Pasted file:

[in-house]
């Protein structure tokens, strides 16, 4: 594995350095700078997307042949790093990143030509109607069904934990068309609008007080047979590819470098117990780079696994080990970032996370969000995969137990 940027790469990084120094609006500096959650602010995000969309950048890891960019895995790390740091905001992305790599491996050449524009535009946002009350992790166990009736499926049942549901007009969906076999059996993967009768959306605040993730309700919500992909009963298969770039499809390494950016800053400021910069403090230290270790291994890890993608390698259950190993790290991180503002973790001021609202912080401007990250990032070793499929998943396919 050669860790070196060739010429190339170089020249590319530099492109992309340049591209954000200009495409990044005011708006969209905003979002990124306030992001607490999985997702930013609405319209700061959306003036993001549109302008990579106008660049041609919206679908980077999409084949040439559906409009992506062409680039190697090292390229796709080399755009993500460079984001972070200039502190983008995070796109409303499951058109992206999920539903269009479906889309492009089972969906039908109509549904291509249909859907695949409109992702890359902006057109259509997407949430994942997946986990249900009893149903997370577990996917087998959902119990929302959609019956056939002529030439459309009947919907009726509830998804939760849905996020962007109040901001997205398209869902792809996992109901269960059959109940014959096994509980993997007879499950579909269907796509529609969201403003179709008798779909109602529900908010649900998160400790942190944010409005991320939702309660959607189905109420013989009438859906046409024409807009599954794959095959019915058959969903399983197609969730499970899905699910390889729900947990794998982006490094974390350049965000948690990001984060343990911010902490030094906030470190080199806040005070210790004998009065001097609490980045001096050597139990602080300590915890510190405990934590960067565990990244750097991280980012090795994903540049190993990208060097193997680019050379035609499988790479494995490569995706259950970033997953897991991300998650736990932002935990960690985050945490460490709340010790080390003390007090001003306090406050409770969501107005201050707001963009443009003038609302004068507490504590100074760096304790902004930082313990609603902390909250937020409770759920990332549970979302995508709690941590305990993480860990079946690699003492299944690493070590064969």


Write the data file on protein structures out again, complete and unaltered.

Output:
[in-house]
């Protein structure tokens, strides 16, 4: 594995350095700078997307042949790093990143030509109607069904934990068309609008007080047979590819470098117990780079696994080990970032996370969000995969137990 940027790469990084120094609006500096959650602010995000969309950048890891960019895995790390740091905001992305790599491996050449524009535009946002009350992790166990009736499926049942549901007009969906076999059996993967009768959306605040993730309700919500992909009963298969770039499809390494950016800053400021910069403090230290270790291994890890993608390698259950190993790290991180503002973790001021609202912080401007990250990032070793499929998943396919 050669860790070196060739010429190339170089020249590319530099492109992309340049591209954000200009495409990044005011708006969209905003979002990124306030992001607490999985997702930013609405319209700061959306003036993001549109302008990579106008660049041609919206679908980077999409084949040439559906409009992506062409680039190697090292390229796709080399755009993500460079984001972070200039502190983008995070796109409303499951058109992206999920539903269009479906889309492009089972969906039908109509549904291509249909859907695949409109992702890359902006057109259509997407949430994942997946986990249900009893149903997370577990996917087998959902119990929302959609019956056939002529030439459309009947919907009726509830998804939760849905996020962007109040901001997205398209869902792809996992109901269960059959109940014959096994509980993997007879499950579909269907796509529609969201403003179709008798779909109602529900908010649900998160400790942190944010409005991320939702309660959607189905109420013989009438859906046409024409807009599954794959095959019915058959969903399983197609969730499970899905699910390889729900947990794998982006490094974390350049965000948690990001984060343990911010902490030094906030470190080199806040005070210790004998009065001097609490980045001096050597139990602080300590915890510190405990934590960067565990990244750097991280980012090795994903540049190993990208060097193997680019050379035609499988790479494995490569995706259950970033997953897991991300998650736990932002935990960690985050945490460490709340010790080390003390007090001003306090406050409770969501107005201050707001963009443009003038609302004068507490504590100074760096304790902004930082313990609603902390909250937020409770759920990332549970979302995508709690941590305990993480860990079946690699003492299944690493070590064969």